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Publication #FSHN06-02

Food Safety on the Farm: Good Agricultural Practices and Good Handling Practices—Water1

Keith R. Schneider, Renée Goodrich-Schneider, and Douglas L. Archer2

As part of the Food Safety on the Farm series, a collection that reviews the generally recognized principles of GAPs as they relate to produce, primarily at the farm level and with particular focus on fresh Florida crops and practices, this publication focuses on GAPs and GHPs relating specifically to water use. The publications in this series can be found online at the EDIS website at http://edis.ifas.ufl.edu/topic_series_food_safety_on_the_farm.

Introduction

Good agricultural practices (GAPs) and good handling practices (GHPs) encompass the general procedures growers, packers and processors of fresh fruits and vegetables should follow to ensure the safety of their product. GAPs usually deal with pre-harvest practices (i.e., in the field), while GHPs cover post-harvest practices, including packing and shipping. This fact sheet covers GAPs and GHPs relating to water use. Seven other Florida Cooperative Extension factsheets will focus on other specific aspects of the GAPs program and how they relate to Florida crops and practices.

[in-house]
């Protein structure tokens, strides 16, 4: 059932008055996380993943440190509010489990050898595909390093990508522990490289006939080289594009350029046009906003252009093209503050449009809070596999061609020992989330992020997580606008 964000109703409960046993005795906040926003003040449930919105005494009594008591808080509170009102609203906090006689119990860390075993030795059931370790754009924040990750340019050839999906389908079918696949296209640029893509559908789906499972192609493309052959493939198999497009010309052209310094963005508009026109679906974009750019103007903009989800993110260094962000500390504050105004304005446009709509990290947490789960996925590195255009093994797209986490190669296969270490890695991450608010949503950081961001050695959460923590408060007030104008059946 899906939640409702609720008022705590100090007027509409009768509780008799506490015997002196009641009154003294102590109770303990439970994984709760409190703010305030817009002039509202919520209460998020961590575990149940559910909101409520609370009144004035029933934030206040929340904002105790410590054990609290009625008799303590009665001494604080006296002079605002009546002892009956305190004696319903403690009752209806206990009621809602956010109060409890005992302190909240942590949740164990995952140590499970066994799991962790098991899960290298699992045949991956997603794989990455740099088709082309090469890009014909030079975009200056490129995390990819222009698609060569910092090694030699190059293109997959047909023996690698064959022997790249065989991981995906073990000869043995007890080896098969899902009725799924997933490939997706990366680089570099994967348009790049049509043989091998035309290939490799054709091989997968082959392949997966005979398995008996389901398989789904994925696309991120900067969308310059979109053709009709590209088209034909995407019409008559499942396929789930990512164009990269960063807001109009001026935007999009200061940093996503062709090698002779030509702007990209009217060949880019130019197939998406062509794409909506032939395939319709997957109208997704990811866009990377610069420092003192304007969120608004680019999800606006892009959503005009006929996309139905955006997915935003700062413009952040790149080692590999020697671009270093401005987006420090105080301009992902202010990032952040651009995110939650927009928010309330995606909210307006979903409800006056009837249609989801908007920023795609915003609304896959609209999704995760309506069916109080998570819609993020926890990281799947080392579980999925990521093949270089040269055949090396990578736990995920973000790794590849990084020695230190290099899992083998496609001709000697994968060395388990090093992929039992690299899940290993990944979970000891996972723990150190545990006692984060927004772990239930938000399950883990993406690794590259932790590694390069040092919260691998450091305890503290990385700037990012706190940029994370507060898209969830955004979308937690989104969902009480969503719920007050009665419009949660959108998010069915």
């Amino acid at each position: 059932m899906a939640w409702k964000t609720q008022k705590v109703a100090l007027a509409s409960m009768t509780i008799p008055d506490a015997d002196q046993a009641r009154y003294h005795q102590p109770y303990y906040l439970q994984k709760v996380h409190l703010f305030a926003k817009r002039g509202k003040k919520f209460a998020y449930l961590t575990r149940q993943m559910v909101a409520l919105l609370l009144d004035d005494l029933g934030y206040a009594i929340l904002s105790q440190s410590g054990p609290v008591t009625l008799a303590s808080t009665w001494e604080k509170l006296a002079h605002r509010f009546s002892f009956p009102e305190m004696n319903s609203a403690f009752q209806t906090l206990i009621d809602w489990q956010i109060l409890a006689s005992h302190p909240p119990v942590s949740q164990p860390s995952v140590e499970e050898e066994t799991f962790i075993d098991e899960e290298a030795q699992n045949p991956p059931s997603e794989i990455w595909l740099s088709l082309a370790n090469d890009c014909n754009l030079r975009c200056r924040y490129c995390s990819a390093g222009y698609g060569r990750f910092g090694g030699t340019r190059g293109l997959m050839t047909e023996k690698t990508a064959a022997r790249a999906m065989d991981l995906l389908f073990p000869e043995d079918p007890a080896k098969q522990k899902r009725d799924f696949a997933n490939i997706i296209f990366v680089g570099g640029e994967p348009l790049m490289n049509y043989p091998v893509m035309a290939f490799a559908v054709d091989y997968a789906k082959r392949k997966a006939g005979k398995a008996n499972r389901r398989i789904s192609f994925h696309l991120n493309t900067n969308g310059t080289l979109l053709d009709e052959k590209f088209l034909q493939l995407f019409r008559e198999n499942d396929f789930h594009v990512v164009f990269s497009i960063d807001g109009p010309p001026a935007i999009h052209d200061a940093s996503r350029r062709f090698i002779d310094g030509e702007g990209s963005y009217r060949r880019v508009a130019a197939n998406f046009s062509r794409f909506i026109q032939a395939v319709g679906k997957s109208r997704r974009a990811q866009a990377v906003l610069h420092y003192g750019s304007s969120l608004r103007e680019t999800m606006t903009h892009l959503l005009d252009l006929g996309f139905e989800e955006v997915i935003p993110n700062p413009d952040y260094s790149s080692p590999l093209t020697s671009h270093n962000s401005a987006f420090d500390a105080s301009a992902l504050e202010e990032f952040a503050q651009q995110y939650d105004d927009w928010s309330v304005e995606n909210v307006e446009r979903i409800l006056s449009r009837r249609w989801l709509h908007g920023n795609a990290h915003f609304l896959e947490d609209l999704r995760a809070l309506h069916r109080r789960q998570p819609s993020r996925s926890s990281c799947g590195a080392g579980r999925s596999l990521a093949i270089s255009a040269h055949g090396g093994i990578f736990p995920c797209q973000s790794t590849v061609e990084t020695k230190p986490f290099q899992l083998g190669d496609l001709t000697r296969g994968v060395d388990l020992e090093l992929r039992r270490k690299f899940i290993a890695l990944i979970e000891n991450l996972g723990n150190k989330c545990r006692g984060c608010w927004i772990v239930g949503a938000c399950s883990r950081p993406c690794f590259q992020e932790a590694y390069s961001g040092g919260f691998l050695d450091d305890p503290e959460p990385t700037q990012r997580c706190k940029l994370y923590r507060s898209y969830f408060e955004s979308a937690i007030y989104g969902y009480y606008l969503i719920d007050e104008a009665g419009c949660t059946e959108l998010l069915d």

Water is one of the most critical components of food safety on the farm and in post-harvest handling and processing. Water has the potential to transmit both chemical and biological hazards to fresh produce. It is used in every phase of operation: irrigation, transplant establishment, the application of pesticides and fertilizers, frost protection, product rinsing and washing, direct processing, facility cleaning, cooling operations, and personal hygiene for workers. The application of contaminated water at any of these points can introduce pathogens that could potentially reach the consumer.

Microbial Hazards